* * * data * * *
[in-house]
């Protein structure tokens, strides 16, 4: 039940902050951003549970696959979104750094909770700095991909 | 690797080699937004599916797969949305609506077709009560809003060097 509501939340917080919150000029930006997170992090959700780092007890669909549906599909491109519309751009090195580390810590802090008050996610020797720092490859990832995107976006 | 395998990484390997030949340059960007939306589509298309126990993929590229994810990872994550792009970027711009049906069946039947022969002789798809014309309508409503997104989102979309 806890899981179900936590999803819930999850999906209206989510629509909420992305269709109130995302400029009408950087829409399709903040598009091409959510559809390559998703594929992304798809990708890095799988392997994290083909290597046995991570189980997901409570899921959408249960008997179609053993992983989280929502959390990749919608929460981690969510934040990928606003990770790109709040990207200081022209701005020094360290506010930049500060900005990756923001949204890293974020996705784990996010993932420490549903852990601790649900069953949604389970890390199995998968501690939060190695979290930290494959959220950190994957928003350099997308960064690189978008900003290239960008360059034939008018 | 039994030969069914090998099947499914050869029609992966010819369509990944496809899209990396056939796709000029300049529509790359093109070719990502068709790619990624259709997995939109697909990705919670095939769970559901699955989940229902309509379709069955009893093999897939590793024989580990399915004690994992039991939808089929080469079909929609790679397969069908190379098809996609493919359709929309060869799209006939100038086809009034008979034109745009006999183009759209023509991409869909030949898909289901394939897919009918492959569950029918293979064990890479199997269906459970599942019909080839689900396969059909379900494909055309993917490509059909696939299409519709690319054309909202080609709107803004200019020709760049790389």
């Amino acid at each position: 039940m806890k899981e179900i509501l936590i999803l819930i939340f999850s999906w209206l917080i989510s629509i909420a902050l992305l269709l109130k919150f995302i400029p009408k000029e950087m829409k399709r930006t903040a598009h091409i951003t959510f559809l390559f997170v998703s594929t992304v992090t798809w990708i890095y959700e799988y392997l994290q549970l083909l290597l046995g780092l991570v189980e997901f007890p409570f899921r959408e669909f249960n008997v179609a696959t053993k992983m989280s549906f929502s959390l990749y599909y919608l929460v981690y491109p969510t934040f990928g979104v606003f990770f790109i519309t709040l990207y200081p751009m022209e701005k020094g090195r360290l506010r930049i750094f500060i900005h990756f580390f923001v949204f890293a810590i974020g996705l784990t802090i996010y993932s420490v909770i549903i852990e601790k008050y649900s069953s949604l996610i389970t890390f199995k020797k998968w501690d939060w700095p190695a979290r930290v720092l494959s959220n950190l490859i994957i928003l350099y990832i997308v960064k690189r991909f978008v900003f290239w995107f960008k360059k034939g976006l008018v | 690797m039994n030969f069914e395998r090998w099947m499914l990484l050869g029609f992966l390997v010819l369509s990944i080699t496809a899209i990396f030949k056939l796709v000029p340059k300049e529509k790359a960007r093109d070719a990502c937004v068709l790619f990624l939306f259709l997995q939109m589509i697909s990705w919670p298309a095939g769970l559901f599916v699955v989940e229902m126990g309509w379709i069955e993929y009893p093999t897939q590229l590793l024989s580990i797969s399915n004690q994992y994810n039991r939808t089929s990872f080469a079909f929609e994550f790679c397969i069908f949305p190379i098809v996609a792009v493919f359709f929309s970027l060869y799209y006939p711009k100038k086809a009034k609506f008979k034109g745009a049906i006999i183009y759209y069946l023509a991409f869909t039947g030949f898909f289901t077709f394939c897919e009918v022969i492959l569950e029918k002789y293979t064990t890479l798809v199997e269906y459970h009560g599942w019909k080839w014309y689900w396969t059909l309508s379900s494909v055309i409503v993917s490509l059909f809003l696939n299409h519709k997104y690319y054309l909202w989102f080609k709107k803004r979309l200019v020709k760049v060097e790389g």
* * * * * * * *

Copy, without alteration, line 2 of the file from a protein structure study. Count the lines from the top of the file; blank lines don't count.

């Protein structure tokens, strides 16, 4: 039940902050951003549970696959979104750094909770700095991909 | 690797080699937004599916797969949305609506077709009560809003060097 509501939340917080919150000029930006997170992090959700780092007890669909549906599909491109519309751009090195580390810590802090008050996610020797720092490859990832995107976006 | 395998990484390997030949340059960007939306589509298309126990993929590229994810990872994550792009970027711009049906069946039947022969002789798809014309309508409503997104989102979309 806890899981179900936590999803819930999850999906209206989510629509909420992305269709109130995302400029009408950087829409399709903040598009091409959510559809390559998703594929992304798809990708890095799988392997994290083909290597046995991570189980997901409570899921959408249960008997179609053993992983989280929502959390990749919608929460981690969510934040990928606003990770790109709040990207200081022209701005020094360290506010930049500060900005990756923001949204890293974020996705784990996010993932420490549903852990601790649900069953949604389970890390199995998968501690939060190695979290930290494959959220950190994957928003350099997308960064690189978008900003290239960008360059034939008018 | 039994030969069914090998099947499914050869029609992966010819369509990944496809899209990396056939796709000029300049529509790359093109070719990502068709790619990624259709997995939109697909990705919670095939769970559901699955989940229902309509379709069955009893093999897939590793024989580990399915004690994992039991939808089929080469079909929609790679397969069908190379098809996609493919359709929309060869799209006939100038086809009034008979034109745009006999183009759209023509991409869909030949898909289901394939897919009918492959569950029918293979064990890479199997269906459970599942019909080839689900396969059909379900494909055309993917490509059909696939299409519709690319054309909202080609709107803004200019020709760049790389």